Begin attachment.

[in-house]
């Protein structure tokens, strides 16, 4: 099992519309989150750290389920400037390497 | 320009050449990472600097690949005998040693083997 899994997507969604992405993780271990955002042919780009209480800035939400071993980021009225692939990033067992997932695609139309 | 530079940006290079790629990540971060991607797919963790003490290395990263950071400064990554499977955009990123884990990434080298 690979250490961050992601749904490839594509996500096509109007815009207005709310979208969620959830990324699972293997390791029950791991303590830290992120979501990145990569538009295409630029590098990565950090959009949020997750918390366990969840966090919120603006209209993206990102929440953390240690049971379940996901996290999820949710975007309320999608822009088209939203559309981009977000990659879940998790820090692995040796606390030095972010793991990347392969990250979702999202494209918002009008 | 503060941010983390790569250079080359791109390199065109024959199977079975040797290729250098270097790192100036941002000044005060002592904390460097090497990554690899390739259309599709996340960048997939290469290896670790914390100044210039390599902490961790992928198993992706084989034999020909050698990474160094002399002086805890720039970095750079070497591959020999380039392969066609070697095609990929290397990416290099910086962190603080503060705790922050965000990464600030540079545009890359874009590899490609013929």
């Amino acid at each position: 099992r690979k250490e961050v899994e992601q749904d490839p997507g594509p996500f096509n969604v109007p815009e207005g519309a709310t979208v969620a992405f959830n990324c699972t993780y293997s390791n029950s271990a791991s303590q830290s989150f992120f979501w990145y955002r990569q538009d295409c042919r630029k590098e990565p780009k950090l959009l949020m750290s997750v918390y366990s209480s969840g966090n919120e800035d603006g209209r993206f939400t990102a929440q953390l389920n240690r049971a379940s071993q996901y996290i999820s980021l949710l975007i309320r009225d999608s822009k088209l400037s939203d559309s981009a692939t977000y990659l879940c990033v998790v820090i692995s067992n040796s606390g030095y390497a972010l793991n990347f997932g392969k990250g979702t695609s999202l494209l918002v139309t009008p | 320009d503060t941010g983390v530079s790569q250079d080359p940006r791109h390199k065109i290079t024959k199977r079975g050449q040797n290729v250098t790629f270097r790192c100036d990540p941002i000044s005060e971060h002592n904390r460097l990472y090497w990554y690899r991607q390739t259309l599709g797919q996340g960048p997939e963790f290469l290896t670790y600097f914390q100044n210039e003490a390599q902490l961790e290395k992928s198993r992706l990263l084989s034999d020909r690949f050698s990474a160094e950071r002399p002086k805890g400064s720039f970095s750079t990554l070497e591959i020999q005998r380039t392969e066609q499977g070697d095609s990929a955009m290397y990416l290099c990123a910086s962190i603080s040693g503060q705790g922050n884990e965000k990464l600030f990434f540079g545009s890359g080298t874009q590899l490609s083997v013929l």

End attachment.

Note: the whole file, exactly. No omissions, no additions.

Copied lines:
[in-house]
């Protein structure tokens, strides 16, 4: 099992519309989150750290389920400037390497 | 320009050449990472600097690949005998040693083997 899994997507969604992405993780271990955002042919780009209480800035939400071993980021009225692939990033067992997932695609139309 | 530079940006290079790629990540971060991607797919963790003490290395990263950071400064990554499977955009990123884990990434080298 690979250490961050992601749904490839594509996500096509109007815009207005709310979208969620959830990324699972293997390791029950791991303590830290992120979501990145990569538009295409630029590098990565950090959009949020997750918390366990969840966090919120603006209209993206990102929440953390240690049971379940996901996290999820949710975007309320999608822009088209939203559309981009977000990659879940998790820090692995040796606390030095972010793991990347392969990250979702999202494209918002009008 | 503060941010983390790569250079080359791109390199065109024959199977079975040797290729250098270097790192100036941002000044005060002592904390460097090497990554690899390739259309599709996340960048997939290469290896670790914390100044210039390599902490961790992928198993992706084989034999020909050698990474160094002399002086805890720039970095750079070497591959020999380039392969066609070697095609990929290397990416290099910086962190603080503060705790922050965000990464600030540079545009890359874009590899490609013929």
């Amino acid at each position: 099992r690979k250490e961050v899994e992601q749904d490839p997507g594509p996500f096509n969604v109007p815009e207005g519309a709310t979208v969620a992405f959830n990324c699972t993780y293997s390791n029950s271990a791991s303590q830290s989150f992120f979501w990145y955002r990569q538009d295409c042919r630029k590098e990565p780009k950090l959009l949020m750290s997750v918390y366990s209480s969840g966090n919120e800035d603006g209209r993206f939400t990102a929440q953390l389920n240690r049971a379940s071993q996901y996290i999820s980021l949710l975007i309320r009225d999608s822009k088209l400037s939203d559309s981009a692939t977000y990659l879940c990033v998790v820090i692995s067992n040796s606390g030095y390497a972010l793991n990347f997932g392969k990250g979702t695609s999202l494209l918002v139309t009008p | 320009d503060t941010g983390v530079s790569q250079d080359p940006r791109h390199k065109i290079t024959k199977r079975g050449q040797n290729v250098t790629f270097r790192c100036d990540p941002i000044s005060e971060h002592n904390r460097l990472y090497w990554y690899r991607q390739t259309l599709g797919q996340g960048p997939e963790f290469l290896t670790y600097f914390q100044n210039e003490a390599q902490l961790e290395k992928s198993r992706l990263l084989s034999d020909r690949f050698s990474a160094e950071r002399p002086k805890g400064s720039f970095s750079t990554l070497e591959i020999q005998r380039t392969e066609q499977g070697d095609s990929a955009m290397y990416l290099c990123a910086s962190i603080s040693g503060q705790g922050n884990e965000k990464l600030f990434f540079g545009s890359g080298t874009q590899l490609s083997v013929l």